As long as they have had some of their mother's colostrum they adapt well and survive but they have to be trained to feed from a bottle or a bucket feeder. Ewe lambs seem to get the idea of sucking on a rubber teat much more quickly than the males. I start them off with a bottle for a day or two with warm milk. Then to save time and work they are switched to a bucket feeder with an array of rubber teals around the base. Once they learn how to use it I no longer have to feed them 3 or four time a day.

Zwartbles ewe lamb
The training requires some patience, an upturned wooden box for the trainer to sit on and a hungry trainee. I don't know if this is the normal procedure but it works for me. Of the four lambs in the pen two are orphan Cheviots, one is a Zwartbles cross ram lamb and the other a pure Zwartbles ewe lamb. They all came from Ockle where Dougie Cameron just doesn't have the time to rear pet lambs.

My granddaughter Gracie hasn't seen the ewe lamb yet but I've a feeling it may be around for some years once she meets it.

Friday 8 April 2016

Full lambing pens and sheep supermums.

Full lambing pens
I went out to the lambing shed after tea to find that another Charollais cross gimmer was lambing. Now these animals can be a problem, they are inexperienced and flighty. But the two that lambed this evening had twins and plenty of milk so their hormones kicked in and transformed them into supermums.

It's a week since we started and two thirds of the flock have lambed, the pens are full and if there are more tonight we will need emergency accommodation in the feed passage or the byre especially as the weather forecast is dire.

Charollais cross supermum
Charollais are easy lambing, and fast growing but they are a bit thin skinned, not as hardy as the Cheviot cross lambs. They need at least a couple of days indoors before turnout to ensure that they are getting plenty of milk to enable them can survive the cold and wet. Hypothermia is probably the biggest killer of neonatal lambs.

A gimmer is two years old and usually lambing for the first time.

Farm yard eggs a new and better class of free range egg

A good image says it all
Commercial free range  egg producers keep hundreds of hens in large, climate controlled houses the hens have access to a bit of grass but often prefer to stay inside. The welfare standards are high and the eggs are good quality but ours are better.... they are "farm yard eggs".

The hens on the label scavenge everywhere, the midden, the sheep house, the fields  and the byre. In the process they pick up a vast range of edibles; worms, insects, plants and I have even seen one eat a mouse. They have the highest welfare standards a varied diet, exercise and regular sex thanks to Asterix ( the Gauloise).

Novelty eggs for small customers
Farm yard eggs are the best with orange yolks, two distinct layers of albumen and of course flavour. Most of them are bought by passing visitors who can also see the hens at work so why bother with labels for the egg boxes?

I hope the label identifies, describes  and promotes the eggs, gives a good impression and looks a bit more professional than recycled boxes with the original label scratched out. We'll see....

The bantam eggs are popular with small customers and the staff canteen at the International Headquarters of Oxford Abstracts here in the village.

Friday 1 April 2016

Golden Wonder...... Scotland's favourite tattie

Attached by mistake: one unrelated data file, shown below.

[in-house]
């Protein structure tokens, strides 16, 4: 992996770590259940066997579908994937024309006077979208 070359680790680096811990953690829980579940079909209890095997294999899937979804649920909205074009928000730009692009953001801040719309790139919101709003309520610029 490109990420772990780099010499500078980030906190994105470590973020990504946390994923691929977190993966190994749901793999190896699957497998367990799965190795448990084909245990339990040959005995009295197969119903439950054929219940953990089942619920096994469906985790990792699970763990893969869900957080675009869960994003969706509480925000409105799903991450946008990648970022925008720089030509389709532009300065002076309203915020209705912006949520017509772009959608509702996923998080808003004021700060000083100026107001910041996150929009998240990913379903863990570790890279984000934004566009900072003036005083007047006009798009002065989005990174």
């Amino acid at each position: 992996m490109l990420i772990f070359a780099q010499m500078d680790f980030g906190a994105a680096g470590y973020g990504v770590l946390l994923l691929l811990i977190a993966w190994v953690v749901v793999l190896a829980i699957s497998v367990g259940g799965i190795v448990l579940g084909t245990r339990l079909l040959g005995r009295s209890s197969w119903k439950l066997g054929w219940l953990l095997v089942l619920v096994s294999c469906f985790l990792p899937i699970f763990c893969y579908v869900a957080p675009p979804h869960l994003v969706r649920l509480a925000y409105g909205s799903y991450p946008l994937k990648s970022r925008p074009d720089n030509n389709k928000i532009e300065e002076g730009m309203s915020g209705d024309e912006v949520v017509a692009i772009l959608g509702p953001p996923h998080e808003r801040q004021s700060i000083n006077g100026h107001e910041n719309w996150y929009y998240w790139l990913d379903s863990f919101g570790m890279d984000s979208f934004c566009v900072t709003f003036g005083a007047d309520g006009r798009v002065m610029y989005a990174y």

Bred over 100 years ago, in Scotland by a Mr. Brown of Arbroath "Golden Wonder" has to be the very best potato for roasting and chipping. Don't try to boil it, it will just turn to mush. It is a "floury" type of tattie, at the other end of the potato spectrum the varieties are "waxy" like your supermarket salad potatoes "Belle de Fontenay". They are best for boiling.
Russet skinned Golden Wonder

Last week I was given a small bag of Golden Wonder in perfect condition, they keep well through the winter and the flavour is supposed to improve with keeping.Now, you may have noticed that many of my blog posts coincide with really nasty weather, outside the wind is howling and rain is battering the kitchen windows. It's a day for blogging and cooking.

Golden Wonder are not easy to find in these days of Supermarket food mediocrity but you can still buy seed and elderly dwellers in deep rural Scotland (Crofters for example) still seem able to find them.

If you are going to cook this great variety you need a recipe to match. Here goes:

Boil tatties until cooked but be careful not to over do it, they will disintegrate.
Allow to cool slightly then roll in flour seasoned with salt and pepper until coated all over.
Place carefully in a roasting tin containing really hot goose fat, coat them with the fat
Place in a hot oven (200 C) until golden.
Drain on kitchen paper and place in warming draw until the roast wether mutton is ready.

If you don't have a mutton roast just eat them on their own....... superb.

Chicks hatching.......... the final 36 hrs

"Pipped" 21.00 hrs day 20
With humans the first two minutes of life are the most precarious ( the last two are pretty dodgy too) and so it is with hatching chicks. The incubator temperature and humidity have to be just right to get them to this stage and then from day 19 of the 21 days its all change.

The egg turning mechanism is switched off, the temperature is lowered by 0.1 degrees (the chicks are generating heat themselves now) and you wait for the first egg to "pip", usually late on day 20.

 The chick now has access to the outside air, up until now it has been breathing from the air sac at the rounded end of the egg.

Once the first chick pips the humidity is increased from 45% to 60% rh because the chick is cloaked in a membrane, if the humidity is too low the membrane shrinks and becomes impenetrable more or less strangling and asphyxiating the chick as it struggles to emerge from the shell.

Hatched 1100 hrs Day 21
Each chick has an egg tooth at the end of its bill, it then uses this to chip through the shell and push it off .  then a rest is needed for ten or twenty minutes before the final heave to emerge wet and bedraggled like a mini dinosaur.

From the first egg pipping to the emergence of the last chick took 36 hrs and once they were all dry and fluffy they are transferred to the brooder with a heat lamp, water and chick crumbs.

I set 24 eggs, 3 were infertile and 5 did not hatch so the hatch rate was 66%. It was low because twelve of the eggs came by post from Ireland, the postal experience is not good for hatchability but sometimes buying on the internet for delivery by post is the only way to get new breeds or unrelated birds for breeding.